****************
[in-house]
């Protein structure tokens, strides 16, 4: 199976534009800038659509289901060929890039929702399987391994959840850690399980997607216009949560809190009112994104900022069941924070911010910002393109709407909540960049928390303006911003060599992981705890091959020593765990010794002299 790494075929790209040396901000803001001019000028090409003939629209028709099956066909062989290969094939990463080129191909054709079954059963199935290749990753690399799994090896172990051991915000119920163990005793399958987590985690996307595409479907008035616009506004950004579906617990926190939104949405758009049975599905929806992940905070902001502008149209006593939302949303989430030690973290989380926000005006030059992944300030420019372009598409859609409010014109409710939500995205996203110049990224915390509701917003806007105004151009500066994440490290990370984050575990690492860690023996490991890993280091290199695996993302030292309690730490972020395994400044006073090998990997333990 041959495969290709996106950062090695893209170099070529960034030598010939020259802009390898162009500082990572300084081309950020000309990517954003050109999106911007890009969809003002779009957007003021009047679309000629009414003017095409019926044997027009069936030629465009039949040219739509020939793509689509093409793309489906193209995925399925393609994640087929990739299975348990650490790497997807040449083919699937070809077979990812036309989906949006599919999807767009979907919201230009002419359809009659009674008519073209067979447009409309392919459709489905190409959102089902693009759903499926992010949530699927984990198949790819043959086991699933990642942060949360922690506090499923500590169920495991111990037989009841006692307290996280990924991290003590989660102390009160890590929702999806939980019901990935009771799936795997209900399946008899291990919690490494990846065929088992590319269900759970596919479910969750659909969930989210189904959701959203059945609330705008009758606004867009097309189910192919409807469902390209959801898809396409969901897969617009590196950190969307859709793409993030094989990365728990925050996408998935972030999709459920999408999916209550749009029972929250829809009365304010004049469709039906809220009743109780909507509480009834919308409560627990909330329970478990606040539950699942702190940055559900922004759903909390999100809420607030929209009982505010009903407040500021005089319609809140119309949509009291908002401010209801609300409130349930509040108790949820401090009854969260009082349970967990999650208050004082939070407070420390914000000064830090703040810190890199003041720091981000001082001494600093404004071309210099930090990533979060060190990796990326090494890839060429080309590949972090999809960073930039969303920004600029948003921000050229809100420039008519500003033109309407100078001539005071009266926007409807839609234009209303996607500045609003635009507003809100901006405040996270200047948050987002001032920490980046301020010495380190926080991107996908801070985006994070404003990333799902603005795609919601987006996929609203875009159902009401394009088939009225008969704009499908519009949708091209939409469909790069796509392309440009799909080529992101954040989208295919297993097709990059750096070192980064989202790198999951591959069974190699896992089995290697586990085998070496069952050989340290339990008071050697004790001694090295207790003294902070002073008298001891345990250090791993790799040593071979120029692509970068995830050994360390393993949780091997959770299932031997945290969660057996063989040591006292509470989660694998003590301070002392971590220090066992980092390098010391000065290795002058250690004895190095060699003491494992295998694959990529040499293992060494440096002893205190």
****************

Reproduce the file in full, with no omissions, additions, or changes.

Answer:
[in-house]
């Protein structure tokens, strides 16, 4: 199976534009800038659509289901060929890039929702399987391994959840850690399980997607216009949560809190009112994104900022069941924070911010910002393109709407909540960049928390303006911003060599992981705890091959020593765990010794002299 790494075929790209040396901000803001001019000028090409003939629209028709099956066909062989290969094939990463080129191909054709079954059963199935290749990753690399799994090896172990051991915000119920163990005793399958987590985690996307595409479907008035616009506004950004579906617990926190939104949405758009049975599905929806992940905070902001502008149209006593939302949303989430030690973290989380926000005006030059992944300030420019372009598409859609409010014109409710939500995205996203110049990224915390509701917003806007105004151009500066994440490290990370984050575990690492860690023996490991890993280091290199695996993302030292309690730490972020395994400044006073090998990997333990 041959495969290709996106950062090695893209170099070529960034030598010939020259802009390898162009500082990572300084081309950020000309990517954003050109999106911007890009969809003002779009957007003021009047679309000629009414003017095409019926044997027009069936030629465009039949040219739509020939793509689509093409793309489906193209995925399925393609994640087929990739299975348990650490790497997807040449083919699937070809077979990812036309989906949006599919999807767009979907919201230009002419359809009659009674008519073209067979447009409309392919459709489905190409959102089902693009759903499926992010949530699927984990198949790819043959086991699933990642942060949360922690506090499923500590169920495991111990037989009841006692307290996280990924991290003590989660102390009160890590929702999806939980019901990935009771799936795997209900399946008899291990919690490494990846065929088992590319269900759970596919479910969750659909969930989210189904959701959203059945609330705008009758606004867009097309189910192919409807469902390209959801898809396409969901897969617009590196950190969307859709793409993030094989990365728990925050996408998935972030999709459920999408999916209550749009029972929250829809009365304010004049469709039906809220009743109780909507509480009834919308409560627990909330329970478990606040539950699942702190940055559900922004759903909390999100809420607030929209009982505010009903407040500021005089319609809140119309949509009291908002401010209801609300409130349930509040108790949820401090009854969260009082349970967990999650208050004082939070407070420390914000000064830090703040810190890199003041720091981000001082001494600093404004071309210099930090990533979060060190990796990326090494890839060429080309590949972090999809960073930039969303920004600029948003921000050229809100420039008519500003033109309407100078001539005071009266926007409807839609234009209303996607500045609003635009507003809100901006405040996270200047948050987002001032920490980046301020010495380190926080991107996908801070985006994070404003990333799902603005795609919601987006996929609203875009159902009401394009088939009225008969704009499908519009949708091209939409469909790069796509392309440009799909080529992101954040989208295919297993097709990059750096070192980064989202790198999951591959069974190699896992089995290697586990085998070496069952050989340290339990008071050697004790001694090295207790003294902070002073008298001891345990250090791993790799040593071979120029692509970068995830050994360390393993949780091997959770299932031997945290969660057996063989040591006292509470989660694998003590301070002392971590220090066992980092390098010391000065290795002058250690004895190095060699003491494992295998694959990529040499293992060494440096002893205190």